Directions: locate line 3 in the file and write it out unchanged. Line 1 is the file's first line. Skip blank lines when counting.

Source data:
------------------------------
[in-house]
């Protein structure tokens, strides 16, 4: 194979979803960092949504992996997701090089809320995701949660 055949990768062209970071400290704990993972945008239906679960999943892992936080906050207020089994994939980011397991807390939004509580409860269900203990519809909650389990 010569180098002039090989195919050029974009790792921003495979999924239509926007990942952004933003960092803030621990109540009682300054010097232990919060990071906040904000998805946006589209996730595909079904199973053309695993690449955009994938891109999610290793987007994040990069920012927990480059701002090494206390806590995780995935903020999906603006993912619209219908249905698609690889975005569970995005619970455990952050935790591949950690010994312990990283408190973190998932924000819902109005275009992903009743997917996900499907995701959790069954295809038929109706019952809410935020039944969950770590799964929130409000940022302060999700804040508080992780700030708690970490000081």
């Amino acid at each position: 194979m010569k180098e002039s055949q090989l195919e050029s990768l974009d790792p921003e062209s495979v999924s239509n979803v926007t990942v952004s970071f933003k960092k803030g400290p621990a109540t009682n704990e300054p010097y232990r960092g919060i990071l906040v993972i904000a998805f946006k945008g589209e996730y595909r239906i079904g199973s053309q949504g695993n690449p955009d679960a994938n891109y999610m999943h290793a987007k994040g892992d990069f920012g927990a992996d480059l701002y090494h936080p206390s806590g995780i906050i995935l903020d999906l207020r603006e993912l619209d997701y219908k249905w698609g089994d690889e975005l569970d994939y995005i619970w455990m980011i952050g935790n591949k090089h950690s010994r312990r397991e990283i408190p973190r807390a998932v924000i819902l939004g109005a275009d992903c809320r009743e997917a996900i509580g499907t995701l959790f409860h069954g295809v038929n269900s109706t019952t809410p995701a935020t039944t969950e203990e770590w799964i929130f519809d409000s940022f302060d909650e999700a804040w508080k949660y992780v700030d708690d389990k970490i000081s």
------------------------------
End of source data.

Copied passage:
């Amino acid at each position: 194979m010569k180098e002039s055949q090989l195919e050029s990768l974009d790792p921003e062209s495979v999924s239509n979803v926007t990942v952004s970071f933003k960092k803030g400290p621990a109540t009682n704990e300054p010097y232990r960092g919060i990071l906040v993972i904000a998805f946006k945008g589209e996730y595909r239906i079904g199973s053309q949504g695993n690449p955009d679960a994938n891109y999610m999943h290793a987007k994040g892992d990069f920012g927990a992996d480059l701002y090494h936080p206390s806590g995780i906050i995935l903020d999906l207020r603006e993912l619209d997701y219908k249905w698609g089994d690889e975005l569970d994939y995005i619970w455990m980011i952050g935790n591949k090089h950690s010994r312990r397991e990283i408190p973190r807390a998932v924000i819902l939004g109005a275009d992903c809320r009743e997917a996900i509580g499907t995701l959790f409860h069954g295809v038929n269900s109706t019952t809410p995701a935020t039944t969950e203990e770590w799964i929130f519809d409000s940022f302060d909650e999700a804040w508080k949660y992780v700030d708690d389990k970490i000081s």